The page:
The Weary Blues: The Life And Life Of Langston Hughes

801 Words4 Pages
James Mercer Langston Hughes, widely known as Langston Hughes was born February 1, 1902 in Joplin, Missouri, though he grew up mainly in Lawrence, Kansas. Langston Hughes was raised primarily by his grandmother until she died in his early teens. Hughes then went to live with his mother and they moved to several different cities before they eventually came to settle down in Cleveland, Ohio. He expressed loneliness he experienced as a child due to parental neglect and he often mentioned that his loneliness is what drove his love of books. Hughes graduated high school in 1920 and wrote the poem “The Negro Speaks of Rivers”. The poem was published in ‘The Crisis’ in 1921, it was highly revered and brought him an abundance of attention. Hughes spent the next year in Mexico with his father. His father wanted him to become a mining engineer but he didnt want to pursue that…show more content…
Back in New York City after his time spent in Europe, he explored Harlem and formed a permanent attachment to what he called the “great dark city”. Hughes rather quickly became a part of Harlem’s cultural movement. In 1925, Hughes’s poem “The Weary Blues” won first prize in the Opportunity magazine literary competition and Hughes also received a scholarship and went on to attend the historically black college Lincoln University, in Pennsylvania. While studying at Lincoln, Hughes’ poetry was compelling enough to draw attention of writer and critic Carl Van Vechten, who used his connections to help get Hughes’ first book of poetry, The Weary Blues published by Knopf in 1926. The book had popular appeal and set the tone of Hughes’ poetic style and his commitment and passion for black themes and heritage. Langston Hughes was among the first to use jazz rhythms and dialect to depict the life of urban blacks in his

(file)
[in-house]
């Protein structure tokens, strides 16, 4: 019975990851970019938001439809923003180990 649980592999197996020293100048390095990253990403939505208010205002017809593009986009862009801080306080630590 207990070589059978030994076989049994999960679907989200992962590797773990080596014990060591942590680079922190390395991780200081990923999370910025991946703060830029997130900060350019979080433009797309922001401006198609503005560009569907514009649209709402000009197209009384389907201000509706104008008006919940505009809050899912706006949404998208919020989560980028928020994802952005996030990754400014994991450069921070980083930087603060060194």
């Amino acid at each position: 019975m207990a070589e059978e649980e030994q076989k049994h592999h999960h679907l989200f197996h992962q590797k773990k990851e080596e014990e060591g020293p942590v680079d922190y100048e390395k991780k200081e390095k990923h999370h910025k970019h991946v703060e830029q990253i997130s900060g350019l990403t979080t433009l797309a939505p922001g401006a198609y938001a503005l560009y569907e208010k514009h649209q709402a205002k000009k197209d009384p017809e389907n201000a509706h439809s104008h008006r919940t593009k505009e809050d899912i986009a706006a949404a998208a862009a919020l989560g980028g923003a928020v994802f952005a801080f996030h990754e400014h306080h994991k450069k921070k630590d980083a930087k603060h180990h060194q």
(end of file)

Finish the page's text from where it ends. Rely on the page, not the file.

More about The Weary Blues: The Life And Life Of Langston Hughes

Open Document